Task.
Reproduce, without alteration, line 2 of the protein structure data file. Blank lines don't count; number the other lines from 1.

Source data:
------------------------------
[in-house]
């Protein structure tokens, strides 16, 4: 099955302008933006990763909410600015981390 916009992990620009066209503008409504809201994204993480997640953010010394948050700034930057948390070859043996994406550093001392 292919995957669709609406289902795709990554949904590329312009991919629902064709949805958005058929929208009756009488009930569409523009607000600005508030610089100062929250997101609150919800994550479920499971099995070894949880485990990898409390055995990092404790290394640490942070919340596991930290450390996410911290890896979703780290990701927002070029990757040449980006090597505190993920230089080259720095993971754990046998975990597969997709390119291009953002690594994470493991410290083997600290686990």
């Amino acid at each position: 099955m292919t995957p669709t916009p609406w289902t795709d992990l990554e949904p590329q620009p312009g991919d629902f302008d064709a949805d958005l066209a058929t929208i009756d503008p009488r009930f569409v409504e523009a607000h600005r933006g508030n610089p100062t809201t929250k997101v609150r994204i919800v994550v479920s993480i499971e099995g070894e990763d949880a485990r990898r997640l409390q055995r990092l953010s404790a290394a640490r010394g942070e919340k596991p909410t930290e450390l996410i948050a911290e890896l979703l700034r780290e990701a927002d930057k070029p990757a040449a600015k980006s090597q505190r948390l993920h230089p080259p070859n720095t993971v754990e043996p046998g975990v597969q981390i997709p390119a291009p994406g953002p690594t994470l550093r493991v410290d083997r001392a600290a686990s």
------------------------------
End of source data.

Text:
């Protein structure tokens, strides 16, 4: 099955302008933006990763909410600015981390 916009992990620009066209503008409504809201994204993480997640953010010394948050700034930057948390070859043996994406550093001392 292919995957669709609406289902795709990554949904590329312009991919629902064709949805958005058929929208009756009488009930569409523009607000600005508030610089100062929250997101609150919800994550479920499971099995070894949880485990990898409390055995990092404790290394640490942070919340596991930290450390996410911290890896979703780290990701927002070029990757040449980006090597505190993920230089080259720095993971754990046998975990597969997709390119291009953002690594994470493991410290083997600290686990």